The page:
Fix Acoustics Problems in Your Mixing Room

Now that you know all about what frequencies are out of wack in your studio (How to Test Your Mixing Room) you can start to worry about how to fix the problems.

You probably noticed that certain frequencies were louder than normal and some frequencies were quieter than normal. If you’re in a smallish room probably most of the frequencies below 500 Hz or so are pretty wonky. Low frequency sounds actually are made up of longer song waves and as the frequency increases you will see that wave length decrease. Think of a car with a sub-woofer pumping out side of your house. Most of the time, the low sounds are actually louder outside of the car, than inside of the car. It can take 20 feet or more for a low frequency sound to make a complete sound wave. You can figure out how long the sound wave is by taking 1130 ft/sec (The speed of sound in average humidity and temperature) and dividing it by the frequency you want to measure. Let’s take the example of 55 Hz which is a VERY low ‘A’ note commonly heard in songs with deep thumping bass.

1130 ft/sec
55 Hz

You get 20.5454… feet.

That’s how long that sound wave is. You need that much distance for the sound wave to finish one full cycle. Unless you have a stretch hummer, you’re not in the car at 20.5454 feet from the sub woofer. That’s why everyone OUTSIDE of the car gets to enjoy your sub so much!

So…What does this mean for listening in your room?

Let’s say when you were doing your frequency testing you noticed that 220 Hz was significantly louder than the other frequencies around it. You could get this kind of behavior if 220 Hz is a resonant frequency of something in the room. Or even the room itself! So let’s figure how long the wavelength is for that frequency:

1130 ft/sec
220 Hz

Or 5.1363… feet long. If your room is that wide or double (10.2727 feet wide) then your room is sympathetically resonating with the sound. The sound comes out of your speakers and then bounces around in the room. The harder and smoother the walls are, the more the sound bounces around before it runs out of energy. The frequencies that wavelengths are multiples of the dimensions of your room will get messed up in all likelihood.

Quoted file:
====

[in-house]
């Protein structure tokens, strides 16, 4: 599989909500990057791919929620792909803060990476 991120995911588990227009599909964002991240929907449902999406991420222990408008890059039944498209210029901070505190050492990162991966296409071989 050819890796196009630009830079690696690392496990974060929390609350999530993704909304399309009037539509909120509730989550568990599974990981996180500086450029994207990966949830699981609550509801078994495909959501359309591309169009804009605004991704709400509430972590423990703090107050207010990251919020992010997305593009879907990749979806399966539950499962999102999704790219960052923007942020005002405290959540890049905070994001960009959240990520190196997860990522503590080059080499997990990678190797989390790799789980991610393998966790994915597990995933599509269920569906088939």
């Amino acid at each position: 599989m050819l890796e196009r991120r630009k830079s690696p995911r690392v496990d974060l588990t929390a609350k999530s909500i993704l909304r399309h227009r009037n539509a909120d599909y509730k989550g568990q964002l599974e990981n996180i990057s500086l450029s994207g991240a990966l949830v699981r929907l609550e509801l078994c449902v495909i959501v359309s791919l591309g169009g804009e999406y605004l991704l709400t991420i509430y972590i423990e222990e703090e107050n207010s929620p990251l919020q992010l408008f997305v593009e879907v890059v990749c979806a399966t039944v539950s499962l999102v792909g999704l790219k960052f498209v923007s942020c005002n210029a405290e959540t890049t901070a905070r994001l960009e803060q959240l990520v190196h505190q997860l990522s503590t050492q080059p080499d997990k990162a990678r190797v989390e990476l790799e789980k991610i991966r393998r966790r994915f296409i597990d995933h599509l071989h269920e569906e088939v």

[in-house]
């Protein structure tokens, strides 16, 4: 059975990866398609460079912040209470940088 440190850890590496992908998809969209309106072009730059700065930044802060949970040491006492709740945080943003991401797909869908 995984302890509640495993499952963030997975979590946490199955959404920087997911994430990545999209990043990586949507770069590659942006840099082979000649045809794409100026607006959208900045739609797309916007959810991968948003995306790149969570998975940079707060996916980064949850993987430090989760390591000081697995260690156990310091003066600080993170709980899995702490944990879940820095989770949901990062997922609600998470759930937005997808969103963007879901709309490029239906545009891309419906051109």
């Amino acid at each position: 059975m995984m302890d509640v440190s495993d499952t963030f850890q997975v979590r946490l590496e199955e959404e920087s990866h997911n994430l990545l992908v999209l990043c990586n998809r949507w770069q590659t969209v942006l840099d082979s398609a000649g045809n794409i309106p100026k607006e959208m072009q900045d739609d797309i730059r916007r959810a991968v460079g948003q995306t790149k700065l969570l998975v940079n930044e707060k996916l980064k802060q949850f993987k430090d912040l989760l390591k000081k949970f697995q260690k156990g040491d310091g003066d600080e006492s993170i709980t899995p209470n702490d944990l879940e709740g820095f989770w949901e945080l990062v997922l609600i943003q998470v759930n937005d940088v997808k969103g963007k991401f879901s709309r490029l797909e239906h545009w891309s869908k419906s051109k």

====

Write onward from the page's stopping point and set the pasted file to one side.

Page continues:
So you either new to buy some bass traps or build some bass traps. So here’s the scoop in general about acoustic treatment products. The most cost effective products are usually not the ones that have the most advertising in stores or in magazines. The best article on building bass traps is written by Ethan Winer as is located at http://www.ethanwiner.com/basstrap.html.

Interestingly enough he is one of the founders of RealTraps, a company that builds bass traps based on his original designs and then improved over the years. So not only does his company make the best rated bass traps out there, he teaches you how to make your own! If you’re not already making a good living with music, then build your own traps. If you have some bread buy them. The pricing is EXTREMELY reasonable for what you’re getting!

Mid and High range frequencies are much easier to contend with. Soft materials like acoustic foam or even fire-rated blankets absorb mids and highs very well. They do deaden the sound very well, so you may find that your room doesn’t sound like a room anymore.

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